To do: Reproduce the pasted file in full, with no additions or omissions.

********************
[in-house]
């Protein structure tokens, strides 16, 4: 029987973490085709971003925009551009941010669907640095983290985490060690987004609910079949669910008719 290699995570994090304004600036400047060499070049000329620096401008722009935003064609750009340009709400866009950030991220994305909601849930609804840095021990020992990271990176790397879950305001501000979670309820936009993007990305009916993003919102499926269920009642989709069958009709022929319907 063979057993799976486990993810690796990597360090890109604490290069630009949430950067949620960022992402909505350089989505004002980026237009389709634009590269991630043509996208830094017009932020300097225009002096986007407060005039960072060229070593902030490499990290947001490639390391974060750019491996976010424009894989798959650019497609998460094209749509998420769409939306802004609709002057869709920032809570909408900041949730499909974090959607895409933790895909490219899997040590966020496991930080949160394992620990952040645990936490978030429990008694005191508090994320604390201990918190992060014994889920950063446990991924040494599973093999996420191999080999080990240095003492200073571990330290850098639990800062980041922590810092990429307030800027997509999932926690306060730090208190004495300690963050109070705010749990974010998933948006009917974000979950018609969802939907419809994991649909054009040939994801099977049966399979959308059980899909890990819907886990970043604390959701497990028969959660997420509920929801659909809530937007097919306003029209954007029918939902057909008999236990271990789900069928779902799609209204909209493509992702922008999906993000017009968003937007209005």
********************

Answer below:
[in-house]
């Protein structure tokens, strides 16, 4: 029987973490085709971003925009551009941010669907640095983290985490060690987004609910079949669910008719 290699995570994090304004600036400047060499070049000329620096401008722009935003064609750009340009709400866009950030991220994305909601849930609804840095021990020992990271990176790397879950305001501000979670309820936009993007990305009916993003919102499926269920009642989709069958009709022929319907 063979057993799976486990993810690796990597360090890109604490290069630009949430950067949620960022992402909505350089989505004002980026237009389709634009590269991630043509996208830094017009932020300097225009002096986007407060005039960072060229070593902030490499990290947001490639390391974060750019491996976010424009894989798959650019497609998460094209749509998420769409939306802004609709002057869709920032809570909408900041949730499909974090959607895409933790895909490219899997040590966020496991930080949160394992620990952040645990936490978030429990008694005191508090994320604390201990918190992060014994889920950063446990991924040494599973093999996420191999080999080990240095003492200073571990330290850098639990800062980041922590810092990429307030800027997509999932926690306060730090208190004495300690963050109070705010749990974010998933948006009917974000979950018609969802939907419809994991649909054009040939994801099977049966399979959308059980899909890990819907886990970043604390959701497990028969959660997420509920929801659909809530937007097919306003029209954007029918939902057909008999236990271990789900069928779902799609209204909209493509992702922008999906993000017009968003937007209005």